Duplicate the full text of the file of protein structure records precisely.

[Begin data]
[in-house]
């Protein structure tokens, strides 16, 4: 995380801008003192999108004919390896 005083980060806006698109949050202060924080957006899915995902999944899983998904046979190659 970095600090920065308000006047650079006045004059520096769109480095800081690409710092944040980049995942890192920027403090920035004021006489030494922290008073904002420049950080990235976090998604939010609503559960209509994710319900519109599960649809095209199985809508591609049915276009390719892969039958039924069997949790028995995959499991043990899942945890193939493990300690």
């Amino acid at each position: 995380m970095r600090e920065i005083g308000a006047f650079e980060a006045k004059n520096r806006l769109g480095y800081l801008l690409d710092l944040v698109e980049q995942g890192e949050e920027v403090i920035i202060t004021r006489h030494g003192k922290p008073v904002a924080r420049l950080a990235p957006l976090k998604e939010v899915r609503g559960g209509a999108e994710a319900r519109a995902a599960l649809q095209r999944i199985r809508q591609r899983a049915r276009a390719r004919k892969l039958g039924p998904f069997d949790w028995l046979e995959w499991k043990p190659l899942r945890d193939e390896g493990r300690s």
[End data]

[in-house]
């Protein structure tokens, strides 16, 4: 995380801008003192999108004919390896 005083980060806006698109949050202060924080957006899915995902999944899983998904046979190659 970095600090920065308000006047650079006045004059520096769109480095800081690409710092944040980049995942890192920027403090920035004021006489030494922290008073904002420049950080990235976090998604939010609503559960209509994710319900519109599960649809095209199985809508591609049915276009390719892969039958039924069997949790028995995959499991043990899942945890193939493990300690």
């Amino acid at each position: 995380m970095r600090e920065i005083g308000a006047f650079e980060a006045k004059n520096r806006l769109g480095y800081l801008l690409d710092l944040v698109e980049q995942g890192e949050e920027v403090i920035i202060t004021r006489h030494g003192k922290p008073v904002a924080r420049l950080a990235p957006l976090k998604e939010v899915r609503g559960g209509a999108e994710a319900r519109a995902a599960l649809q095209r999944i199985r809508q591609r899983a049915r276009a390719r004919k892969l039958g039924p998904f069997d949790w028995l046979e995959w499991k043990p190659l899942r945890d193939e390896g493990r300690s």